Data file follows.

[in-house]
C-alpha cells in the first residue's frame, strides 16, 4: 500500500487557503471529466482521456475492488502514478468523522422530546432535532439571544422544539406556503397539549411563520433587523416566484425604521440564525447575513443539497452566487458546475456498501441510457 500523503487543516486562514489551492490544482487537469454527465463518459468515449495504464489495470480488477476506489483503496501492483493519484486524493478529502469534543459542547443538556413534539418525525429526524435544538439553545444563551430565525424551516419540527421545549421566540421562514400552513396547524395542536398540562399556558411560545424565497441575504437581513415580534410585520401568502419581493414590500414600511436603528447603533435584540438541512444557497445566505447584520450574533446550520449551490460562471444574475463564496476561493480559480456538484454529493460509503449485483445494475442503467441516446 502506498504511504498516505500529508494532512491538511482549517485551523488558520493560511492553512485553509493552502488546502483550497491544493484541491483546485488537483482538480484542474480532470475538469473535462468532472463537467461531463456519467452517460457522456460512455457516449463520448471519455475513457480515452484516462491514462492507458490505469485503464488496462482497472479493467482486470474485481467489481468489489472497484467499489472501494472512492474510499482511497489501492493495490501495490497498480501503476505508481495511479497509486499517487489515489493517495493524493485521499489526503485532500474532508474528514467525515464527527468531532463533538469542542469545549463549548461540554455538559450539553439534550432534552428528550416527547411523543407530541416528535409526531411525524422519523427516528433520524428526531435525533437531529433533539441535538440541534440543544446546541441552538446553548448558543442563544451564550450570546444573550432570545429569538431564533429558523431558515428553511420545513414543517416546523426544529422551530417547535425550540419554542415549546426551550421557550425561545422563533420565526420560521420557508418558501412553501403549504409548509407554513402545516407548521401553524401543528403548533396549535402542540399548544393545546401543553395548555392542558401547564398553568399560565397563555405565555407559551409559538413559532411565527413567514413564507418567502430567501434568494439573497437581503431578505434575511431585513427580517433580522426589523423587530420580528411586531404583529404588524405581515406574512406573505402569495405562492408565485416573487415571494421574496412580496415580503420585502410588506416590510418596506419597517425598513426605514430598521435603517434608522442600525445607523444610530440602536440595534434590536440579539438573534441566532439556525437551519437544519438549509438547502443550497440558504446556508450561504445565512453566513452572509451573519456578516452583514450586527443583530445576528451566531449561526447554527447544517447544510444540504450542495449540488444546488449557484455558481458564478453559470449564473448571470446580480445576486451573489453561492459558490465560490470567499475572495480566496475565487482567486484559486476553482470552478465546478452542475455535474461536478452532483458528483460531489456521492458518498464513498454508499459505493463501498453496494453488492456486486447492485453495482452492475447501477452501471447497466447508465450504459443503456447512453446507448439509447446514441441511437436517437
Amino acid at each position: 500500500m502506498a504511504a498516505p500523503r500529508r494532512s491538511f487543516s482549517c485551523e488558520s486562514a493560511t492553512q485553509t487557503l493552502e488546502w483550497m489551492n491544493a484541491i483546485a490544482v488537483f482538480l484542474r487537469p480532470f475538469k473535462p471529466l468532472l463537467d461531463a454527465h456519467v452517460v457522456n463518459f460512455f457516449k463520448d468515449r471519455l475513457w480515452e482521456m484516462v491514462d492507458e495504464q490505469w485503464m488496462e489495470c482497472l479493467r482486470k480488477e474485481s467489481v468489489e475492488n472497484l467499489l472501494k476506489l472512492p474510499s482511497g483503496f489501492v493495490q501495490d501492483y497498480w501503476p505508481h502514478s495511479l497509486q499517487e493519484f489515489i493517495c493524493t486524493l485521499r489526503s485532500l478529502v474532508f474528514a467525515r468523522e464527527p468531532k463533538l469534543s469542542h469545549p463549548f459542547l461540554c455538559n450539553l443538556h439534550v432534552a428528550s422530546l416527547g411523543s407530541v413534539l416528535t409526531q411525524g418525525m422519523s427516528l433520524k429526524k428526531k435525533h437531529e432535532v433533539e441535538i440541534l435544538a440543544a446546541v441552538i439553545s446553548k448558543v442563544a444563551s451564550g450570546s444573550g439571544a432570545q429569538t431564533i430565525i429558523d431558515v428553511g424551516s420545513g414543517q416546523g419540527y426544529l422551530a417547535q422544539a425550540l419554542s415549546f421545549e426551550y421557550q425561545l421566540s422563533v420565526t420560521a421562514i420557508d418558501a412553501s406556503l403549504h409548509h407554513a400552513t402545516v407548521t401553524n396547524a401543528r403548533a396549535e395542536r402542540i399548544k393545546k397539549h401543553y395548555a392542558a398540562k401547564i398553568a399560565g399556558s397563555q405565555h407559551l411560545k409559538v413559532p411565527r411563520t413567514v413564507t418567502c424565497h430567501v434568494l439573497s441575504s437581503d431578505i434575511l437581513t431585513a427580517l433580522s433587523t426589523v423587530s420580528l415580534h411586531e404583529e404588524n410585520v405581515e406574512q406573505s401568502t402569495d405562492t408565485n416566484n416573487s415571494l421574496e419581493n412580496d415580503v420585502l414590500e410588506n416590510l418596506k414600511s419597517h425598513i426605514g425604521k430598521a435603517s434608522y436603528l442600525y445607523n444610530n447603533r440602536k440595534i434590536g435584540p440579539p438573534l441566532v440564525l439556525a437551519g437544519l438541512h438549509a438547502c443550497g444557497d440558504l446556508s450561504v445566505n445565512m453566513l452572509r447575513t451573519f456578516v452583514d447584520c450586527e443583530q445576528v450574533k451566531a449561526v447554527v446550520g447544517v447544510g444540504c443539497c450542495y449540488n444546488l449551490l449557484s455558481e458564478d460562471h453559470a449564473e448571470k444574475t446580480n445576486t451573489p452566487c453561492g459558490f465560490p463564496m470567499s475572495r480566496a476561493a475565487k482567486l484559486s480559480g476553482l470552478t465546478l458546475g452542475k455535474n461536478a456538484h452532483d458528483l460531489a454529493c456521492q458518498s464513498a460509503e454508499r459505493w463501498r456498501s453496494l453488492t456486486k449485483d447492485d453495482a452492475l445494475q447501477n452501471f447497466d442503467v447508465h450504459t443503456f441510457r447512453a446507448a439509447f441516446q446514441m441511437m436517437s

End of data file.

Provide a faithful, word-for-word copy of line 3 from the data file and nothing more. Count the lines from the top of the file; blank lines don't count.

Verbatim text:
Amino acid at each position: 500500500m502506498a504511504a498516505p500523503r500529508r494532512s491538511f487543516s482549517c485551523e488558520s486562514a493560511t492553512q485553509t487557503l493552502e488546502w483550497m489551492n491544493a484541491i483546485a490544482v488537483f482538480l484542474r487537469p480532470f475538469k473535462p471529466l468532472l463537467d461531463a454527465h456519467v452517460v457522456n463518459f460512455f457516449k463520448d468515449r471519455l475513457w480515452e482521456m484516462v491514462d492507458e495504464q490505469w485503464m488496462e489495470c482497472l479493467r482486470k480488477e474485481s467489481v468489489e475492488n472497484l467499489l472501494k476506489l472512492p474510499s482511497g483503496f489501492v493495490q501495490d501492483y497498480w501503476p505508481h502514478s495511479l497509486q499517487e493519484f489515489i493517495c493524493t486524493l485521499r489526503s485532500l478529502v474532508f474528514a467525515r468523522e464527527p468531532k463533538l469534543s469542542h469545549p463549548f459542547l461540554c455538559n450539553l443538556h439534550v432534552a428528550s422530546l416527547g411523543s407530541v413534539l416528535t409526531q411525524g418525525m422519523s427516528l433520524k429526524k428526531k435525533h437531529e432535532v433533539e441535538i440541534l435544538a440543544a446546541v441552538i439553545s446553548k448558543v442563544a444563551s451564550g450570546s444573550g439571544a432570545q429569538t431564533i430565525i429558523d431558515v428553511g424551516s420545513g414543517q416546523g419540527y426544529l422551530a417547535q422544539a425550540l419554542s415549546f421545549e426551550y421557550q425561545l421566540s422563533v420565526t420560521a421562514i420557508d418558501a412553501s406556503l403549504h409548509h407554513a400552513t402545516v407548521t401553524n396547524a401543528r403548533a396549535e395542536r402542540i399548544k393545546k397539549h401543553y395548555a392542558a398540562k401547564i398553568a399560565g399556558s397563555q405565555h407559551l411560545k409559538v413559532p411565527r411563520t413567514v413564507t418567502c424565497h430567501v434568494l439573497s441575504s437581503d431578505i434575511l437581513t431585513a427580517l433580522s433587523t426589523v423587530s420580528l415580534h411586531e404583529e404588524n410585520v405581515e406574512q406573505s401568502t402569495d405562492t408565485n416566484n416573487s415571494l421574496e419581493n412580496d415580503v420585502l414590500e410588506n416590510l418596506k414600511s419597517h425598513i426605514g425604521k430598521a435603517s434608522y436603528l442600525y445607523n444610530n447603533r440602536k440595534i434590536g435584540p440579539p438573534l441566532v440564525l439556525a437551519g437544519l438541512h438549509a438547502c443550497g444557497d440558504l446556508s450561504v445566505n445565512m453566513l452572509r447575513t451573519f456578516v452583514d447584520c450586527e443583530q445576528v450574533k451566531a449561526v447554527v446550520g447544517v447544510g444540504c443539497c450542495y449540488n444546488l449551490l449557484s455558481e458564478d460562471h453559470a449564473e448571470k444574475t446580480n445576486t451573489p452566487c453561492g459558490f465560490p463564496m470567499s475572495r480566496a476561493a475565487k482567486l484559486s480559480g476553482l470552478t465546478l458546475g452542475k455535474n461536478a456538484h452532483d458528483l460531489a454529493c456521492q458518498s464513498a460509503e454508499r459505493w463501498r456498501s453496494l453488492t456486486k449485483d447492485d453495482a452492475l445494475q447501477n452501471f447497466d442503467v447508465h450504459t443503456f441510457r447512453a446507448a439509447f441516446q446514441m441511437m436517437s